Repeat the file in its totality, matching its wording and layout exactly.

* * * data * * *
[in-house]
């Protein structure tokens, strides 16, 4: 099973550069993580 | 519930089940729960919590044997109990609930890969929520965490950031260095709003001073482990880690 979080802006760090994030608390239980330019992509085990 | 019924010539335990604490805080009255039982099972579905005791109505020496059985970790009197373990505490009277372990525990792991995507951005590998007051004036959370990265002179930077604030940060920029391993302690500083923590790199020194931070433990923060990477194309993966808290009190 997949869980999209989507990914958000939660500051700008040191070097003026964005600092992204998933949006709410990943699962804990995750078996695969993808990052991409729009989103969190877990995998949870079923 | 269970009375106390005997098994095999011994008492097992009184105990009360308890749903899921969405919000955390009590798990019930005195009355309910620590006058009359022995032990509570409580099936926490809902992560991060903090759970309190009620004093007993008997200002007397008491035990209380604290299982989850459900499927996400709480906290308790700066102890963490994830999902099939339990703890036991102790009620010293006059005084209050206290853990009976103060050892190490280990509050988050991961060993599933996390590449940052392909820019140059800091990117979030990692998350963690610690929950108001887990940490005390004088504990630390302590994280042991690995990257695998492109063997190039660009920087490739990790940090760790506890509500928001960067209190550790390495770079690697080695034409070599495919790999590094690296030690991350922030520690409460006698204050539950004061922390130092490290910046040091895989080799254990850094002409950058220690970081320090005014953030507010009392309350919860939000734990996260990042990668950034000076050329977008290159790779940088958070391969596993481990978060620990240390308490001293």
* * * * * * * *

[in-house]
């Protein structure tokens, strides 16, 4: 099973550069993580 | 519930089940729960919590044997109990609930890969929520965490950031260095709003001073482990880690 979080802006760090994030608390239980330019992509085990 | 019924010539335990604490805080009255039982099972579905005791109505020496059985970790009197373990505490009277372990525990792991995507951005590998007051004036959370990265002179930077604030940060920029391993302690500083923590790199020194931070433990923060990477194309993966808290009190 997949869980999209989507990914958000939660500051700008040191070097003026964005600092992204998933949006709410990943699962804990995750078996695969993808990052991409729009989103969190877990995998949870079923 | 269970009375106390005997098994095999011994008492097992009184105990009360308890749903899921969405919000955390009590798990019930005195009355309910620590006058009359022995032990509570409580099936926490809902992560991060903090759970309190009620004093007993008997200002007397008491035990209380604290299982989850459900499927996400709480906290308790700066102890963490994830999902099939339990703890036991102790009620010293006059005084209050206290853990009976103060050892190490280990509050988050991961060993599933996390590449940052392909820019140059800091990117979030990692998350963690610690929950108001887990940490005390004088504990630390302590994280042991690995990257695998492109063997190039660009920087490739990790940090760790506890509500928001960067209190550790390495770079690697080695034409070599495919790999590094690296030690991350922030520690409460006698204050539950004061922390130092490290910046040091895989080799254990850094002409950058220690970081320090005014953030507010009392309350919860939000734990996260990042990668950034000076050329977008290159790779940088958070391969596993481990978060620990240390308490001293």